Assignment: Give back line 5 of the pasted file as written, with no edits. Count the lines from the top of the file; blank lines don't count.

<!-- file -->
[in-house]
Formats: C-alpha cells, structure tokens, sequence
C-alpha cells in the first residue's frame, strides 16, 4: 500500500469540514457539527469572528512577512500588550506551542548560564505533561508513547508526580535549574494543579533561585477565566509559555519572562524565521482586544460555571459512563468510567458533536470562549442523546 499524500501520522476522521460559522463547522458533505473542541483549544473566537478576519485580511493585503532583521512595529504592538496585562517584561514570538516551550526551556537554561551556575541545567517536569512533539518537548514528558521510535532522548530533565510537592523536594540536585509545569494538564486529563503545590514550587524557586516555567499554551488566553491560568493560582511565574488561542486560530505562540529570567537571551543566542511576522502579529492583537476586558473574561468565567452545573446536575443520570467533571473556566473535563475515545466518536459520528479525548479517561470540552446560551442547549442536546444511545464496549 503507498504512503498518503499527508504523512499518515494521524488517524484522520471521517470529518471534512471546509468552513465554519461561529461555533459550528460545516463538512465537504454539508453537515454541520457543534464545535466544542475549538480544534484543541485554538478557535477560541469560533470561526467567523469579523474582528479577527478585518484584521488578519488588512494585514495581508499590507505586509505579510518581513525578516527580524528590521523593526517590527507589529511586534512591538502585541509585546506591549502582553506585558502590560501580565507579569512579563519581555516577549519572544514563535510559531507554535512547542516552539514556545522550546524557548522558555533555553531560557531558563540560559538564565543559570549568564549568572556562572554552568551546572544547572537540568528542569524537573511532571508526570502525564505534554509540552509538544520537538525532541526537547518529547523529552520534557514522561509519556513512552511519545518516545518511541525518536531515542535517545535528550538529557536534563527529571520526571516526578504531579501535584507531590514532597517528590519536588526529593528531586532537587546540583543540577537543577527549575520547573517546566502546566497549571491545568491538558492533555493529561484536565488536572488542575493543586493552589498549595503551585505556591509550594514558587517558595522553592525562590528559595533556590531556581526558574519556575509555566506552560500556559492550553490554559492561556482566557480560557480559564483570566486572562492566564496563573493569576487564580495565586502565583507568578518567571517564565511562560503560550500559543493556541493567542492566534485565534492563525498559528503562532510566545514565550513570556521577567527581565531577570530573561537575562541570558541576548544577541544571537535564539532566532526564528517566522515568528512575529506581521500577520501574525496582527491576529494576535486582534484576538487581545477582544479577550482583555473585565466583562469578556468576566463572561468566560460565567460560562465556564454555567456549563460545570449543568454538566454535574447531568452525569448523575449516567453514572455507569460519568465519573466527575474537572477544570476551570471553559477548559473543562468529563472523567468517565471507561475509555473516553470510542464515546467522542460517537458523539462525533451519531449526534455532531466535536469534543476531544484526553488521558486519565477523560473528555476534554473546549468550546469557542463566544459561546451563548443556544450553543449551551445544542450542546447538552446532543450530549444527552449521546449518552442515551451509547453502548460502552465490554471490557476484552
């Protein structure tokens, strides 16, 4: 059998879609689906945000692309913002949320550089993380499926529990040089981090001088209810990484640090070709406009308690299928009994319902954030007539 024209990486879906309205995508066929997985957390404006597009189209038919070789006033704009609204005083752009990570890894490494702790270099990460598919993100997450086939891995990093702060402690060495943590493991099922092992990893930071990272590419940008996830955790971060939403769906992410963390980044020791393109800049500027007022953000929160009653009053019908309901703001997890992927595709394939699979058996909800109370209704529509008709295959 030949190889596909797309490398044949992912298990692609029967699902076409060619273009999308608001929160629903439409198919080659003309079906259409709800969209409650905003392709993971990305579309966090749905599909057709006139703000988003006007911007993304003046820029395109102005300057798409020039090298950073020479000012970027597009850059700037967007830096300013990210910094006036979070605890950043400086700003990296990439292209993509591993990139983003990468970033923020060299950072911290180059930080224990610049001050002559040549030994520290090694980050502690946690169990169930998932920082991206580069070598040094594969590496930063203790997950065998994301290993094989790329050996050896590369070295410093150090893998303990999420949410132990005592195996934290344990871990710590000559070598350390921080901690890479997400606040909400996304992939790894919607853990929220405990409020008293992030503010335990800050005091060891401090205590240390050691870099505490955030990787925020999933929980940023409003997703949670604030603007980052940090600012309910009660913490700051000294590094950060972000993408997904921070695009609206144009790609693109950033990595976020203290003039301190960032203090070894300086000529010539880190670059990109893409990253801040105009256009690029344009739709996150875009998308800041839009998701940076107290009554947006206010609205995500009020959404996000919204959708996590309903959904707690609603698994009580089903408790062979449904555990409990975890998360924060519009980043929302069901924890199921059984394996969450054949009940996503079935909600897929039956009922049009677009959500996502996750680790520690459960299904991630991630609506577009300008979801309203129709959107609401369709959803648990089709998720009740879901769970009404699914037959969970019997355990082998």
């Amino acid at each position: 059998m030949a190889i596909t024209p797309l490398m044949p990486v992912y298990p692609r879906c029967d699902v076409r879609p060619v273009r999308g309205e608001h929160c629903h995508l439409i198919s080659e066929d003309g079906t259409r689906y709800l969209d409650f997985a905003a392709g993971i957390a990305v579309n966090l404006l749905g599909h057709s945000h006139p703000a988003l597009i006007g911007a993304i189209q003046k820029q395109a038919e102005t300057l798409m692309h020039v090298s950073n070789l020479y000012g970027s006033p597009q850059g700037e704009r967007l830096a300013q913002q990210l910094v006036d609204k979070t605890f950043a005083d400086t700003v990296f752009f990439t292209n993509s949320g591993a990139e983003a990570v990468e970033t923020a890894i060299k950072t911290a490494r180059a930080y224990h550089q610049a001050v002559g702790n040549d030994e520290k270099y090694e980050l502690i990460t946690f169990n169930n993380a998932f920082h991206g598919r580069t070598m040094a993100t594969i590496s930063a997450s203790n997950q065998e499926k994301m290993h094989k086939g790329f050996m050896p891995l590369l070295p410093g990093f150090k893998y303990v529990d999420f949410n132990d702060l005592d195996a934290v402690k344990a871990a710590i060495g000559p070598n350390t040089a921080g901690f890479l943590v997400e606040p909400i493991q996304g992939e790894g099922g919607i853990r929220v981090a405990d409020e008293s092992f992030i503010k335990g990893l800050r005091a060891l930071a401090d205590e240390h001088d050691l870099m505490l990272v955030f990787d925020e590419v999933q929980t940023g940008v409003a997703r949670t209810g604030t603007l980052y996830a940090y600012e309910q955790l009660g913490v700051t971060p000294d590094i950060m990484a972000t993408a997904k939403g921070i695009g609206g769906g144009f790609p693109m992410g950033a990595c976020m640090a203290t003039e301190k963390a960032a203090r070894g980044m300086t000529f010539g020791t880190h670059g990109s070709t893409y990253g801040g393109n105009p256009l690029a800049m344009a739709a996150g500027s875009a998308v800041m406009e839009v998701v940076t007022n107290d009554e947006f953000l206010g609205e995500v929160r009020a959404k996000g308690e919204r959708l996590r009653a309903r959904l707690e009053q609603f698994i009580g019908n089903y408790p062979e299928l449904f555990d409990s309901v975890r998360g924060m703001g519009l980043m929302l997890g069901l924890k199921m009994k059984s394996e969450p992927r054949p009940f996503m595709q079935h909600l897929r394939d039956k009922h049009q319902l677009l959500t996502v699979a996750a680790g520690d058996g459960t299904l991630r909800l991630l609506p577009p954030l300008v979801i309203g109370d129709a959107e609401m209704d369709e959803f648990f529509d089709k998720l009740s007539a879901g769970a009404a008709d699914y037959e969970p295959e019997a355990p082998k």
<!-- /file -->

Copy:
């Amino acid at each position: 059998m030949a190889i596909t024209p797309l490398m044949p990486v992912y298990p692609r879906c029967d699902v076409r879609p060619v273009r999308g309205e608001h929160c629903h995508l439409i198919s080659e066929d003309g079906t259409r689906y709800l969209d409650f997985a905003a392709g993971i957390a990305v579309n966090l404006l749905g599909h057709s945000h006139p703000a988003l597009i006007g911007a993304i189209q003046k820029q395109a038919e102005t300057l798409m692309h020039v090298s950073n070789l020479y000012g970027s006033p597009q850059g700037e704009r967007l830096a300013q913002q990210l910094v006036d609204k979070t605890f950043a005083d400086t700003v990296f752009f990439t292209n993509s949320g591993a990139e983003a990570v990468e970033t923020a890894i060299k950072t911290a490494r180059a930080y224990h550089q610049a001050v002559g702790n040549d030994e520290k270099y090694e980050l502690i990460t946690f169990n169930n993380a998932f920082h991206g598919r580069t070598m040094a993100t594969i590496s930063a997450s203790n997950q065998e499926k994301m290993h094989k086939g790329f050996m050896p891995l590369l070295p410093g990093f150090k893998y303990v529990d999420f949410n132990d702060l005592d195996a934290v402690k344990a871990a710590i060495g000559p070598n350390t040089a921080g901690f890479l943590v997400e606040p909400i493991q996304g992939e790894g099922g919607i853990r929220v981090a405990d409020e008293s092992f992030i503010k335990g990893l800050r005091a060891l930071a401090d205590e240390h001088d050691l870099m505490l990272v955030f990787d925020e590419v999933q929980t940023g940008v409003a997703r949670t209810g604030t603007l980052y996830a940090y600012e309910q955790l009660g913490v700051t971060p000294d590094i950060m990484a972000t993408a997904k939403g921070i695009g609206g769906g144009f790609p693109m992410g950033a990595c976020m640090a203290t003039e301190k963390a960032a203090r070894g980044m300086t000529f010539g020791t880190h670059g990109s070709t893409y990253g801040g393109n105009p256009l690029a800049m344009a739709a996150g500027s875009a998308v800041m406009e839009v998701v940076t007022n107290d009554e947006f953000l206010g609205e995500v929160r009020a959404k996000g308690e919204r959708l996590r009653a309903r959904l707690e009053q609603f698994i009580g019908n089903y408790p062979e299928l449904f555990d409990s309901v975890r998360g924060m703001g519009l980043m929302l997890g069901l924890k199921m009994k059984s394996e969450p992927r054949p009940f996503m595709q079935h909600l897929r394939d039956k009922h049009q319902l677009l959500t996502v699979a996750a680790g520690d058996g459960t299904l991630r909800l991630l609506p577009p954030l300008v979801i309203g109370d129709a959107e609401m209704d369709e959803f648990f529509d089709k998720l009740s007539a879901g769970a009404a008709d699914y037959e969970p295959e019997a355990p082998k």